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C Tutorial - Strings and Text Handling


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Strings and Things
In this tutorial I'll be looking in detail about text strings in C, how to work with them etc. First a recap.

There is no such thing as a string type in c. Other languages - C++, Delphi, C#, Java etc, all support a string type but C doesn't. In C, if you want to process text, you have to treat it as an array of char with a terminating \0. To define say a buffer big enough for 80 chars, this definition works.

char buffer[81];
Write this rule down and memorize it.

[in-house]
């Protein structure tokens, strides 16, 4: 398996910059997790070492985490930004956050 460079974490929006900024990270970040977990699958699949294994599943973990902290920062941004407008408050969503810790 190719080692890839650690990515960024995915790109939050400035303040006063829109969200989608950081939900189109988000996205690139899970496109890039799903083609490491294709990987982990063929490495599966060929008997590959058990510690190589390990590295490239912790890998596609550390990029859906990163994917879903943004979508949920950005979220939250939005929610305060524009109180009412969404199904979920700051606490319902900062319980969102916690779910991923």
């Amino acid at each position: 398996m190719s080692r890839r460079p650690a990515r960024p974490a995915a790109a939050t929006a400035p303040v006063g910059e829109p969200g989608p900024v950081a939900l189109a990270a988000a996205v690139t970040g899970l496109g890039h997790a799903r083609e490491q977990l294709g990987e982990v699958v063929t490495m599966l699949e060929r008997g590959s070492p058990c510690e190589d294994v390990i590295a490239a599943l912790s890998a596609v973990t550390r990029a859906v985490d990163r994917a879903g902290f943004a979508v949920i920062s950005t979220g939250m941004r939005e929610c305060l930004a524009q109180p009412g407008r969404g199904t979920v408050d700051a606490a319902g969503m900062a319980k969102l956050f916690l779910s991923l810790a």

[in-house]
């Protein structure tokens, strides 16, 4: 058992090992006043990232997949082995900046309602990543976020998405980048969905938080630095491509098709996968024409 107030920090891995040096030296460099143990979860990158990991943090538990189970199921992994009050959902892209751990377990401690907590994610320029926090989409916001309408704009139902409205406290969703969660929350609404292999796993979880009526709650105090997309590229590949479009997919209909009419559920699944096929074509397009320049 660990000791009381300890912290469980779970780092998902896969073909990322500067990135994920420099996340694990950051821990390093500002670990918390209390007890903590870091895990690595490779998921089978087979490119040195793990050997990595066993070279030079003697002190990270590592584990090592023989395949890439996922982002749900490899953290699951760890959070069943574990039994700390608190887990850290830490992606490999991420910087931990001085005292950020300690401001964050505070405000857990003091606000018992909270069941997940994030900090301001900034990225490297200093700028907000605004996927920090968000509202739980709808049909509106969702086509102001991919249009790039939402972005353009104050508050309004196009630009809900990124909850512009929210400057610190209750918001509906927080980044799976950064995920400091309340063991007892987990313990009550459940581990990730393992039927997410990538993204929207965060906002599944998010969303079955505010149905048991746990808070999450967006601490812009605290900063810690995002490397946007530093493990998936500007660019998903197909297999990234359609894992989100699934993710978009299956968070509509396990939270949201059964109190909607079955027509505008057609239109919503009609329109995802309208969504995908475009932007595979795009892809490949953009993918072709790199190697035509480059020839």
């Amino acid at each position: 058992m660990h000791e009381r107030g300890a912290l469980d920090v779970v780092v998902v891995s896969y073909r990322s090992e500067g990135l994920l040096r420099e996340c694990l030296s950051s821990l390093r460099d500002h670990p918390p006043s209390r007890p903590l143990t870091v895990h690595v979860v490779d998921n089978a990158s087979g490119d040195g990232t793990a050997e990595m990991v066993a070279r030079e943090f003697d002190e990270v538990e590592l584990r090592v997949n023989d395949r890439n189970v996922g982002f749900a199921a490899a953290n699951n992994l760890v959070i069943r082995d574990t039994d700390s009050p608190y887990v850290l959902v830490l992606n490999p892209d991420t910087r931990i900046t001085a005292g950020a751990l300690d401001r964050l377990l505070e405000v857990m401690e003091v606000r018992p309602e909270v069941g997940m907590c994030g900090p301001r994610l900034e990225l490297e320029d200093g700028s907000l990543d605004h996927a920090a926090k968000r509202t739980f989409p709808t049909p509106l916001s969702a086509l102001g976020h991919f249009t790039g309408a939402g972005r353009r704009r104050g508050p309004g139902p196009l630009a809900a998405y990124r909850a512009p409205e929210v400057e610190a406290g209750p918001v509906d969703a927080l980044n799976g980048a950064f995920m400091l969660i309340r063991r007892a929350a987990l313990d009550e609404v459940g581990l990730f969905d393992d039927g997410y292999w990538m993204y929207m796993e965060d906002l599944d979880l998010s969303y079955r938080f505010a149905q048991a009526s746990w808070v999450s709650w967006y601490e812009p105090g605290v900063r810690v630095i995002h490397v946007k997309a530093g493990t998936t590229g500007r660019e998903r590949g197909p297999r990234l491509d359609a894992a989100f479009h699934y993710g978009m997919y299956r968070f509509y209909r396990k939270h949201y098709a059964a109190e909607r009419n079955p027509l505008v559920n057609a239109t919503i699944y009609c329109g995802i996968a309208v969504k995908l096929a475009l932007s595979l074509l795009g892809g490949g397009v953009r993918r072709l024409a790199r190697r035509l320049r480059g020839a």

Don't forget the terminating 0 (DFTTZ). That's why the 80 char buffer is 81 chars in size. You can't assign a text string directly, so
buffer = "a test string";
does not work, but a char pointer string initialization is allowed.
char * myName = "David";
We'll see later how to assign a string at runtime using a built in function called strcpy(). Don't be tempted to add [] to the definition - this will create an array of pointers to a char, not a pointer to a char array! The code below allocates 3 strings and then prints them to the console.
char * name[3]={"alpha","beta","gamma"};
printf("%s %s %s",name[0],name[1],name[2]) ;
This printouts out
alpha beta gamma
One of the big problems with text processing in C is that you have to code every last detail and it's easy to make mistakes. Also, because you are generally working with pointers, it doesn't take too much effort to get a buffer overflow. Many vulnerabilities and exploits in operating system software have been due to buffer overflow exploits.

On the next page : Text Processing by the Char

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